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Tim McDermott “Pathway To Failure”

Avoiding Pathways to Failure – Financial Cracks

My wife and I decided to read the One Year Bible together this year.  It’s been really good. Almost daily something jumps out at us as new or interesting.  We have some really great conversations.  Until we got to one part of the Bible.  Numbers.  Lists and lists of people, counts and numbers. Borrrring!  Even for me as a CPA!  It’s really hard to ask God to illuminate our mind and give us a practical application for numbers when we really just don’t care.

Unfortunately, that attitude about financial numbers is also prevalent in a lot of ministries today.  Leaders just don’t care.  Boards just don’t care.  Organizations just don’t care.  You may be about to stop reading this article now – because you just don’t care.  

At that’s the risk!  People don’t care until it’s too late.

Here’s what I have seen happen .  At board meetings, monthly financial reports are either not presented, or presented in a hurry so that the ministry can get on to the “good stuff.’  Brief financial reports are celebrated.   However, if leadership understood the numbers or caught the problems early, the CEO and board could make changes, but sadly it’s often too late.    I know of one organization that was in the middle of a building project and had to stop, because they didn’t have any more money in the bank.  They had no idea where they were financially.  I know of another small organization whose board chair told me he really didn’t look at the numbers because he trusted the leader.  They were losing hundreds of thousands of dollars each year.  I know of another that was using donor money which was raised for a specific purpose to pay the monthly bills which is a significant violation and could give rise to a major lawsuit.  All of these things can destroy an organization.  When I have asked “where was the board” or “did the treasurer not know,” I hear a lot of – “well, the board wasn’t really very engaged” or a guilty treasurer say “I just didn’t have the time.”  Again, I am not talking about one-offs, this attitude is a significant problem for many nonprofits today.  So, as a CEO, what do you do? 

Here are some recommendations.

-Care about finances. Ministry and mission are still the top priority, but as a leader you have got to care about where you are financially.   If you don’t care, no one else will either.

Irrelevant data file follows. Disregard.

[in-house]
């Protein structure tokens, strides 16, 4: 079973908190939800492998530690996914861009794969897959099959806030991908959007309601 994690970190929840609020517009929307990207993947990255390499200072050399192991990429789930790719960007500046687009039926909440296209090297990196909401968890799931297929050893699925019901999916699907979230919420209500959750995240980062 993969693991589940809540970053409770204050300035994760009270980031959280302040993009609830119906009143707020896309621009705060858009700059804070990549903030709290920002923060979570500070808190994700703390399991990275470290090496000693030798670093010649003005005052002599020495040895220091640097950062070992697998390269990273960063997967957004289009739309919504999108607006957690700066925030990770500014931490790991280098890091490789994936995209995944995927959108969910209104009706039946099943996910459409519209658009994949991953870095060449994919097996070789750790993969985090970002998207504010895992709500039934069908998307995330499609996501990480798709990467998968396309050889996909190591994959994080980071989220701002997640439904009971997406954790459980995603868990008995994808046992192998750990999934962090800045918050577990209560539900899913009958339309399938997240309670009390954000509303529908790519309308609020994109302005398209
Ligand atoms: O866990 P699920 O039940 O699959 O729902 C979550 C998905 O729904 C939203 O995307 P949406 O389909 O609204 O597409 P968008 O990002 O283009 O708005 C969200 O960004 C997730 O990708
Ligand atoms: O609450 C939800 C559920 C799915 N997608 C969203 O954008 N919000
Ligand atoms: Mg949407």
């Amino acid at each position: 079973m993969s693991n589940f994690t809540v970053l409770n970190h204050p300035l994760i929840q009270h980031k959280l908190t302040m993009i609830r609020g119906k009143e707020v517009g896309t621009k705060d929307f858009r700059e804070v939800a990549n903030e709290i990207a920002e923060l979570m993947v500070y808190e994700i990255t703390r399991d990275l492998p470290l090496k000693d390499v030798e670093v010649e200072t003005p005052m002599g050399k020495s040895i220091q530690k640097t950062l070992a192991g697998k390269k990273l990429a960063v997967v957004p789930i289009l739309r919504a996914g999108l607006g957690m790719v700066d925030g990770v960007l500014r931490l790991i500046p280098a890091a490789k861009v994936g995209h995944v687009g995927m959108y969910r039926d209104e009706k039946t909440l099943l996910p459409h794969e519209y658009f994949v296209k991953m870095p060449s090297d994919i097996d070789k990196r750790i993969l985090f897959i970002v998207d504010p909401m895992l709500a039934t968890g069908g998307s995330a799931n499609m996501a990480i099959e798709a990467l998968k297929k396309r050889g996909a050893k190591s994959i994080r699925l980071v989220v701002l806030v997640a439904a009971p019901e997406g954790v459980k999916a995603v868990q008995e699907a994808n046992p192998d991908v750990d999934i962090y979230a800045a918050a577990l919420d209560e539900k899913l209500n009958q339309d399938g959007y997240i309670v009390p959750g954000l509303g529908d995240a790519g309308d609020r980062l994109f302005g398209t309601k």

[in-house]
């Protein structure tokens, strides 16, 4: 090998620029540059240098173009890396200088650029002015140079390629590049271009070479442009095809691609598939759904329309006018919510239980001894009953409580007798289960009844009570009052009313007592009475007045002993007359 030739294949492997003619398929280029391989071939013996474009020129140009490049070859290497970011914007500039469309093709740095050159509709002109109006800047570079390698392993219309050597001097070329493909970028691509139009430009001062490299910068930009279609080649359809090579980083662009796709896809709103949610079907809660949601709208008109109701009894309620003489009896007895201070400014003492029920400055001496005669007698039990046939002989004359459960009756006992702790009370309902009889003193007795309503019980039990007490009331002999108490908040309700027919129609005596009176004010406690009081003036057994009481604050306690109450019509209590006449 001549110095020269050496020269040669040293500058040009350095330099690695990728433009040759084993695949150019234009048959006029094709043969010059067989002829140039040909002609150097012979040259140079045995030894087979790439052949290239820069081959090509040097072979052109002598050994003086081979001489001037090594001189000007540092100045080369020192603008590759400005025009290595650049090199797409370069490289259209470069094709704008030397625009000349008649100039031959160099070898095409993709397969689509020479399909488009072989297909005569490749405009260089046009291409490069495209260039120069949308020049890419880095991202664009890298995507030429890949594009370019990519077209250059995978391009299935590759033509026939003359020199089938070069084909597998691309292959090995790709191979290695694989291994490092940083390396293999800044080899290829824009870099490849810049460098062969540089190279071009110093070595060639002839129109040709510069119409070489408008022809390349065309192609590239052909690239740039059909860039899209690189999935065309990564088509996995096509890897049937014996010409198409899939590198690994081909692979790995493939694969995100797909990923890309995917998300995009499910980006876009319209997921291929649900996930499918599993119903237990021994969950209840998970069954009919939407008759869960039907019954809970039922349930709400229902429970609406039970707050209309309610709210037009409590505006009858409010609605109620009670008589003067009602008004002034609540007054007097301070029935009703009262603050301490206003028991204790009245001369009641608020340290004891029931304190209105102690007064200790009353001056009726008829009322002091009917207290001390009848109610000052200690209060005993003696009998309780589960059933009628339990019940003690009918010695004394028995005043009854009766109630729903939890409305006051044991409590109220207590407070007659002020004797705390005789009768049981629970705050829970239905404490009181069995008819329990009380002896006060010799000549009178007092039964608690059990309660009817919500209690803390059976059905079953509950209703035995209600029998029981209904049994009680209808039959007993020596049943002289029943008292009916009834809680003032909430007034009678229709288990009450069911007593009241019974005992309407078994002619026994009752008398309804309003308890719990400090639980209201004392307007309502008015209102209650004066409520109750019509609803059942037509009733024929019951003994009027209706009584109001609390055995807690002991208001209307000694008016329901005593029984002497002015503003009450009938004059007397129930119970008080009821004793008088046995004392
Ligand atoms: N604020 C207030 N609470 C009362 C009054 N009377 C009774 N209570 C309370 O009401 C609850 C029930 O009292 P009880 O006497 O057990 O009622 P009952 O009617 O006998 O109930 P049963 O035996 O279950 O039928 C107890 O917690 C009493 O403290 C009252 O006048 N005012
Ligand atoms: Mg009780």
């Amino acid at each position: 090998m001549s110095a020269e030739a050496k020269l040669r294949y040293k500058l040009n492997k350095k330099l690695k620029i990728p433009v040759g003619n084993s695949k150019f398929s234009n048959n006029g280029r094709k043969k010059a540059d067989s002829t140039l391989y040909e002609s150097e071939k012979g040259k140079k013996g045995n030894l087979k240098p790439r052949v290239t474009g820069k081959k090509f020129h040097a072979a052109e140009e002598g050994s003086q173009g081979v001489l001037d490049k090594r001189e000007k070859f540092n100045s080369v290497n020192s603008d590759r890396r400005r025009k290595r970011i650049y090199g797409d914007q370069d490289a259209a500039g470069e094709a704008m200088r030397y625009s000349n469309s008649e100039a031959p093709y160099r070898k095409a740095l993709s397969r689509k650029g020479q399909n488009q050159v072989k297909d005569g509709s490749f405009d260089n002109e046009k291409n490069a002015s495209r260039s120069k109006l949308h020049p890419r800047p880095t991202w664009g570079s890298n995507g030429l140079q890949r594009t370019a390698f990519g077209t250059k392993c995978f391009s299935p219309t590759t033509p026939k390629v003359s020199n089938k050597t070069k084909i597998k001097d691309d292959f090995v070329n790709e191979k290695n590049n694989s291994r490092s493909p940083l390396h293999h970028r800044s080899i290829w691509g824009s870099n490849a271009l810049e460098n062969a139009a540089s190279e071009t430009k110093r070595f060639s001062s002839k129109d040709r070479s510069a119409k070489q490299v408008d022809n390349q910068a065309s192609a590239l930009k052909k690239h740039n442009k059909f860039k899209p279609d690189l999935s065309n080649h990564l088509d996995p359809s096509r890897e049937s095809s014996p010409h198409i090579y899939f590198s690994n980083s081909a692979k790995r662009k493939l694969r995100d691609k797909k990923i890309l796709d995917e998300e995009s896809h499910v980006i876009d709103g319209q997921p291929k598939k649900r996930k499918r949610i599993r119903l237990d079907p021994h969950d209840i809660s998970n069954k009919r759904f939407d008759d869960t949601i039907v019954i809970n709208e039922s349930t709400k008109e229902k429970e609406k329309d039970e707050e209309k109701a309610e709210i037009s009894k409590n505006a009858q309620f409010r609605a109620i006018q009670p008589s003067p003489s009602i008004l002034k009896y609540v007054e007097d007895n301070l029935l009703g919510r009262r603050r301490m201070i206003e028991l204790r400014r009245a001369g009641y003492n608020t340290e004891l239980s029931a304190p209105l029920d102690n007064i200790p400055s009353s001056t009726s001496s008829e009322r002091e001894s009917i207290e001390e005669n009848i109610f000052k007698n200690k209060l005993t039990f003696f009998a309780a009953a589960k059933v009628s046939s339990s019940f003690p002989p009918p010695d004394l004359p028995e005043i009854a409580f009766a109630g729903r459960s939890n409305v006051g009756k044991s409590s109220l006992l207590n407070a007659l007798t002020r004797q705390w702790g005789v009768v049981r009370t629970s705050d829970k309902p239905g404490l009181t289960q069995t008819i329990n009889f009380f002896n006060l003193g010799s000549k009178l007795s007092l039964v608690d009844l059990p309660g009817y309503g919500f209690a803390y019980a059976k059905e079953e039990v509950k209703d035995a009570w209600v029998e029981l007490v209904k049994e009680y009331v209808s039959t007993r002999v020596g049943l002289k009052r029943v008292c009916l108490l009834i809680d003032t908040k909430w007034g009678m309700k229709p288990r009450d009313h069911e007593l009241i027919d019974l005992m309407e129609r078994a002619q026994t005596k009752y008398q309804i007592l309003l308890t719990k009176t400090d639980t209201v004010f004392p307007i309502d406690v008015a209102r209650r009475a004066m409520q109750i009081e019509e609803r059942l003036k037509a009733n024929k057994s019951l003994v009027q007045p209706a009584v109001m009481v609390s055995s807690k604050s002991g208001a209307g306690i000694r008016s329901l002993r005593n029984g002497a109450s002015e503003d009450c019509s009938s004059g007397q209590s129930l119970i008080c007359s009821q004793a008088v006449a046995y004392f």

-Assess where you are now. Do you know your current financial condition?  Are you bringing in more money than you are spending each month? What are the trends showing?  What is your cash position?  Do you have reserves if you had a financial crisis?

-Have a qualified person help you understand the finances. There are four main “departments” of most radio stations – Programming, Development(Sales), Technology/Engineering and Business.  CEO’s should have a good working knowledge in all four areas.  As a CEO I knew my weakest area of the four was engineering so I had to spend extra time learning about how engineering works.  I trusted the engineer’s knowledge (and at least knew every problem wasn’t an “impedance mismatch”)  but I also knew that I had to understand what they were saying.   I asked a lot of questions.  Don’t be afraid to ask financial questions.  If you don’t know what to ask, then ask someone you trust to help you.  I had one GM I was mentoring years ago tell me he was embarrassed to say he didn’t know finances because he didn’t want to look bad. It’s okay not to know everything, but it’s not okay to stop there and just be ignorant.   Get some help. 

-Engage your board. All problems can really be traced back to the board.  The old cliché is true.  A fish stinks from the head down.  If the organization is having problems, then it’s time to look at the board leadership.  Sadly, I have found that many boards are not financially savvy or they aren’t giving proper oversight to this area.  Board members were recruited based on friendship or elected to positions due to popularity – not based on current and future needs of the organization.   Treasurers don’t read the bylaws to see what their job is.  Change that!  In orientation, make it clear what all the officer positions involve including the treasurer.  Boards have a fiduciary responsibility and failure to do so can cause irreversible damage to the organization.  Make sure that is understood.  If you are weak in this area, recruit people who are strong and can help you with trends, analysis and wise cash management.  Your board should be engaged in all areas of your ministry and this is one area that can’t be overlooked. 

-Present meaningful reports at meetings. I know some organizations that have presented volumes of useless financial information at board meetings.  Board members have told me they don’t have time to look at all the data – so they look at none of it.  Instead, meet with your board (or finance committee if you have a larger board) and narrow down what data is needed to give the key stakeholders a good picture of what is happening at your organization. I recommend always presenting the Income Statement, Cash Flow Statement and Balance Sheet in addition to a summary of Donor Giving Trends.    A Cash Fund Balance Statement is a great tool to manage Cash Funds.  Less is more financially, so present meaningful numbers.

 


With over 40 years of leadership experience, Tim has been consulting radio and nonprofit organizations.  He can be reached at Tim@TimMcDermottConsulting.com.

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